In my related invention, expandable arbors for winding wire of a diameter, D, of the type containing two relatively postionable blocklike elements, arbor blocks, which couple together to define a generally rectanguloid geometry and four spaced longitudinally extending edges along each of which is included a plurality of wire-receiving grooves or depressions, as variously termed, extending transverse the respective edge in between the arbor sides; and in which each edge in section view defines a sawtooth-like section geometry of a series of peaks and valleys, and wherein, in accordance with my improvement, the first and last "valley" or wire-receiving grooves are centered, respectively, a distance from the respective right and left arbor end by a distance equal to the wire diameter, the first and last "peaks" located at the arbor ends are of a height greater than other intermediate peaks in the sawtooth configuration, and a slide or guide surface extends from the arbor side at each said "peak" into the adjacent groove.
The foregoing and additional objects and advantages of my invention and the structure characteristic thereof, becomes more apparent to the reader from review of the detailed description of the preferred embodiment of the invention and of the manner of making and using same, which follows in this specification, considered together with the accompanying drawings illustrative thereof.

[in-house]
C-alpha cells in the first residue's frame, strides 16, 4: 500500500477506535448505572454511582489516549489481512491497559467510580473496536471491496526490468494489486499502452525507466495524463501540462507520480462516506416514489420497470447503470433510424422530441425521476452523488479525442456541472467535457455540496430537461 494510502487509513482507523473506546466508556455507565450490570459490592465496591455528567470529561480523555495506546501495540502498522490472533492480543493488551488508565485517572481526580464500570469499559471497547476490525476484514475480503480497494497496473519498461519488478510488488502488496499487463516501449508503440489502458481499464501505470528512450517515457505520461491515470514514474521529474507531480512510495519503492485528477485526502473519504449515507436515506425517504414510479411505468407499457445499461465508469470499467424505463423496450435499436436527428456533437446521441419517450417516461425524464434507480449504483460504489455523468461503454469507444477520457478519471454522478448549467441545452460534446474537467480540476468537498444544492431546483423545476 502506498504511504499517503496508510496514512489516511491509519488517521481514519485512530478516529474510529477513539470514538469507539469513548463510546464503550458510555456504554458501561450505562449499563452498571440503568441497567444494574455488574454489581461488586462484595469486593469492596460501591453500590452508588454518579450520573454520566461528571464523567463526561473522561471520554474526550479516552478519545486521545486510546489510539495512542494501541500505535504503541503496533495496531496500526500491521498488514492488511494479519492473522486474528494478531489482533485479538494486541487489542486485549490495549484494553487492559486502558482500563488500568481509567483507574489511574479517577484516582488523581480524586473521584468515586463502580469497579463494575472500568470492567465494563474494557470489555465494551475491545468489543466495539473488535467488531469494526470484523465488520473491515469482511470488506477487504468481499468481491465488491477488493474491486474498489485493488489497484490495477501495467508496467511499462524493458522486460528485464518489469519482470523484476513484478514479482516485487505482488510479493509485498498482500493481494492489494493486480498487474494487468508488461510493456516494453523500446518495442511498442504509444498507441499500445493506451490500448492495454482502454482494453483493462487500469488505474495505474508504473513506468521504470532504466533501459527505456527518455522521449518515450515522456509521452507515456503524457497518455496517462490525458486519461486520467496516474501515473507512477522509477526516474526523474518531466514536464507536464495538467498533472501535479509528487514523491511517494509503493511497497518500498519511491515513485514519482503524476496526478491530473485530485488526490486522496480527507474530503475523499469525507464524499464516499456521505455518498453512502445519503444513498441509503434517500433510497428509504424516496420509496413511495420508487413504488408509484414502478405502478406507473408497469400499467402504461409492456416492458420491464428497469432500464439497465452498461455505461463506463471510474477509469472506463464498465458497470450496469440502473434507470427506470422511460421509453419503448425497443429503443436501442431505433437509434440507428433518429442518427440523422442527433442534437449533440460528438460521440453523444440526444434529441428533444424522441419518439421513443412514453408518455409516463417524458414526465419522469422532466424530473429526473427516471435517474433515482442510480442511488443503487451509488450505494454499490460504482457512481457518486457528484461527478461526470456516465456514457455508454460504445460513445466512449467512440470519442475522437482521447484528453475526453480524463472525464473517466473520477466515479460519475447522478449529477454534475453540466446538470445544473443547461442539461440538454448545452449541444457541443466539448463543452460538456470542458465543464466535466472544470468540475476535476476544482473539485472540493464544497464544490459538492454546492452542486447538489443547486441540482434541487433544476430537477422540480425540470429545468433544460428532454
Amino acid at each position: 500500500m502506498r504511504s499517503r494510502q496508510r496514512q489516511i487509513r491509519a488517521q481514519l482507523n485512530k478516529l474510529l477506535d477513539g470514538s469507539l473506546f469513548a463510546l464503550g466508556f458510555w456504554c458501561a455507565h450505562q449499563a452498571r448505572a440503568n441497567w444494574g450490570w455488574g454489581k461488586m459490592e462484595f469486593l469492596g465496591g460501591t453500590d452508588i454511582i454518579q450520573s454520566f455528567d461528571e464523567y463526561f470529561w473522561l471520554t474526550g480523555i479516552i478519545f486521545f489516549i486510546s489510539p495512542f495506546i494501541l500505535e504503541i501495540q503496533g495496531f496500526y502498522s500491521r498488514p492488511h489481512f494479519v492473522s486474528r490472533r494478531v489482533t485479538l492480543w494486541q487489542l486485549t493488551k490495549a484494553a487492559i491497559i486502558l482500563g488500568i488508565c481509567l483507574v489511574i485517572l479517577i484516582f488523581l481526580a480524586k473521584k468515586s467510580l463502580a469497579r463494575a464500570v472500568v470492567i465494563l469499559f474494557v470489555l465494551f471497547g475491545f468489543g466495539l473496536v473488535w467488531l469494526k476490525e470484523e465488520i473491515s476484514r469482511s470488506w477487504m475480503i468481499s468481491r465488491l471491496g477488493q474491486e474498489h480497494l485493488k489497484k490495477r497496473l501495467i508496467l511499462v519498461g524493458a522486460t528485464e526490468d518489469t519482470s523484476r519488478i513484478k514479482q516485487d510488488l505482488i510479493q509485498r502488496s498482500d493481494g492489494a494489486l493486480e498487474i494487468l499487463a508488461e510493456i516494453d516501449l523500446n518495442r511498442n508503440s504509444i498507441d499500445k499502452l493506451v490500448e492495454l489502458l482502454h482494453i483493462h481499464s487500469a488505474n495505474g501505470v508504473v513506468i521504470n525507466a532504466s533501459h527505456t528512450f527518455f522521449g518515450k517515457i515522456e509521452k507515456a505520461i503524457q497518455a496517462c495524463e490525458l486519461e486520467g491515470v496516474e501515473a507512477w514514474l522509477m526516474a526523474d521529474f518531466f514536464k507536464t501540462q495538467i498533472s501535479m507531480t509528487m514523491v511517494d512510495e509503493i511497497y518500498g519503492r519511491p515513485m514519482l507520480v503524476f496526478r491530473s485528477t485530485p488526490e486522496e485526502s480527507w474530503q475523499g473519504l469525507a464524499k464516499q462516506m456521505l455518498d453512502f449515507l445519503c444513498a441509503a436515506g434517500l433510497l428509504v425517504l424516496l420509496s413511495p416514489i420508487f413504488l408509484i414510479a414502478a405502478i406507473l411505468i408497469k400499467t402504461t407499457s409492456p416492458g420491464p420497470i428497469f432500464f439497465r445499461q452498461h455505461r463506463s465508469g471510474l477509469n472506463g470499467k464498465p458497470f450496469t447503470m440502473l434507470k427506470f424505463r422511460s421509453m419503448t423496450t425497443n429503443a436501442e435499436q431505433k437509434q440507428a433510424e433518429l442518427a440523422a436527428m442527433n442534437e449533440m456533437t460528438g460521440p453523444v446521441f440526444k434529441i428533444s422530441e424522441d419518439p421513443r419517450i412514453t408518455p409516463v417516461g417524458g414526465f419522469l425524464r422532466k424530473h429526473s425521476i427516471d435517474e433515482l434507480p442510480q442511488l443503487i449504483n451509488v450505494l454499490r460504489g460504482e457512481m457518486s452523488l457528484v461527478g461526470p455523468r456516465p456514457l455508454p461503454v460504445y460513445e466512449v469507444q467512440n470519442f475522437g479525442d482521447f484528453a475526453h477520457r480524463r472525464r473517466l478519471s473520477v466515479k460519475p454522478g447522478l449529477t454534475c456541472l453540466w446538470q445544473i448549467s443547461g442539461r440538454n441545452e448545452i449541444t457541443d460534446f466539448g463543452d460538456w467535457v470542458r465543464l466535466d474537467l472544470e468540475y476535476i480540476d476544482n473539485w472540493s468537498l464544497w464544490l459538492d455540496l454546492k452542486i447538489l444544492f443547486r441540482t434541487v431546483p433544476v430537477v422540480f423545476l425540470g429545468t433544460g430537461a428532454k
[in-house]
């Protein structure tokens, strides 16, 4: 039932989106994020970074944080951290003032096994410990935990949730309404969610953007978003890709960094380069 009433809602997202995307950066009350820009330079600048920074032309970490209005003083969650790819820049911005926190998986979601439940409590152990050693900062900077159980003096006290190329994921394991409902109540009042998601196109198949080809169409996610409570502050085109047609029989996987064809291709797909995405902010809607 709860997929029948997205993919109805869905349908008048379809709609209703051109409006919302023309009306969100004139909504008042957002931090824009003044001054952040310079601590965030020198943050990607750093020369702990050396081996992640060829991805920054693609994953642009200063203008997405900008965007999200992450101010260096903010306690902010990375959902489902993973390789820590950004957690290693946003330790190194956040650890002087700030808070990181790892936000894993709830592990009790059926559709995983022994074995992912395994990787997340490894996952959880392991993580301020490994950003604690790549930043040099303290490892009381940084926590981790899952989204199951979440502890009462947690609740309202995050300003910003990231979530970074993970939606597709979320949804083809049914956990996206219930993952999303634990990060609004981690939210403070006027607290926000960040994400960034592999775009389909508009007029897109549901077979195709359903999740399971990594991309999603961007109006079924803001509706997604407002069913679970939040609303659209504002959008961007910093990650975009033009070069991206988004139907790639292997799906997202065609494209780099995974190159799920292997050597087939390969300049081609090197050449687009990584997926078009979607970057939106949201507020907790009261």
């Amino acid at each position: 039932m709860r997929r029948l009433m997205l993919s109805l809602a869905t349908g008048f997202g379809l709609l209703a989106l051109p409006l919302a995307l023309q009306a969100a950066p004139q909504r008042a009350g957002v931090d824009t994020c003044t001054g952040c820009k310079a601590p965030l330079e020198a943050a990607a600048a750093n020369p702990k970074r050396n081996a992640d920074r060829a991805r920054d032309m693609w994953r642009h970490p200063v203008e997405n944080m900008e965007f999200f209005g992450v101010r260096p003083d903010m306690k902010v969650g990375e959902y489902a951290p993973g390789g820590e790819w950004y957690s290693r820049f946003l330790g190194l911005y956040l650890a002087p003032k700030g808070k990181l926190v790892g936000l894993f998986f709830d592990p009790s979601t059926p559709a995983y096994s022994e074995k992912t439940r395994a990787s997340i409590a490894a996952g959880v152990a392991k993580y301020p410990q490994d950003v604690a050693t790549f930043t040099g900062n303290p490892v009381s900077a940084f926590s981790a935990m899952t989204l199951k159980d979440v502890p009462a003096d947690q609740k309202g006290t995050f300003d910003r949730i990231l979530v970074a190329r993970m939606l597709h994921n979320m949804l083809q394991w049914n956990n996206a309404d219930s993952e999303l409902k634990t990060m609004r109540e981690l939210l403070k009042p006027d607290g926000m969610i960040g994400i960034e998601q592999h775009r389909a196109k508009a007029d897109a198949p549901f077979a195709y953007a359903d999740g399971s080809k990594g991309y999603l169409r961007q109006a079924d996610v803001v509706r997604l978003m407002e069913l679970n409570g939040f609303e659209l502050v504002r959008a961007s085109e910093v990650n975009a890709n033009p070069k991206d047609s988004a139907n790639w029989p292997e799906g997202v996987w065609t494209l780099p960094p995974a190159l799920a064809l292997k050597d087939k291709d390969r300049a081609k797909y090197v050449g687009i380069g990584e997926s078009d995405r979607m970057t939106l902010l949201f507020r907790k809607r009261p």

In the drawings:
FIG. 1 illustrates in exploded view a transformer containing my invention;
FIG. 2 illustrates the transformer of FIG. 1 in an assembled side view;
FIG. 3 illustrates a partial section view of the portion of the transformer of FIG. 2 taken along the lines 1--1 and the embodiment of my invention;
FIGS. 4 and 5 illustrate partial section views of prior art transformer coils corresponding to the view presented in FIG. 3;
FIG. 6 illustrates an expandable arbor mechanism;
FIG. 7 illustrates in partial section view an exploded view of the arbor of FIG. 6;
FIG. 8 illustrates a pair of arbor blocks;
FIG. 9 illustrates the invention in an expandable arbor used for winding the electrical coil of the embodiment of FIGS. 1, 2 and 3;
FIG. 10 illustrates a partial section view of the arbor block of FIG. 9 taken along the lines 10--10;
FIG. 11 is a partial side view of the arbor block of FIG. 9; and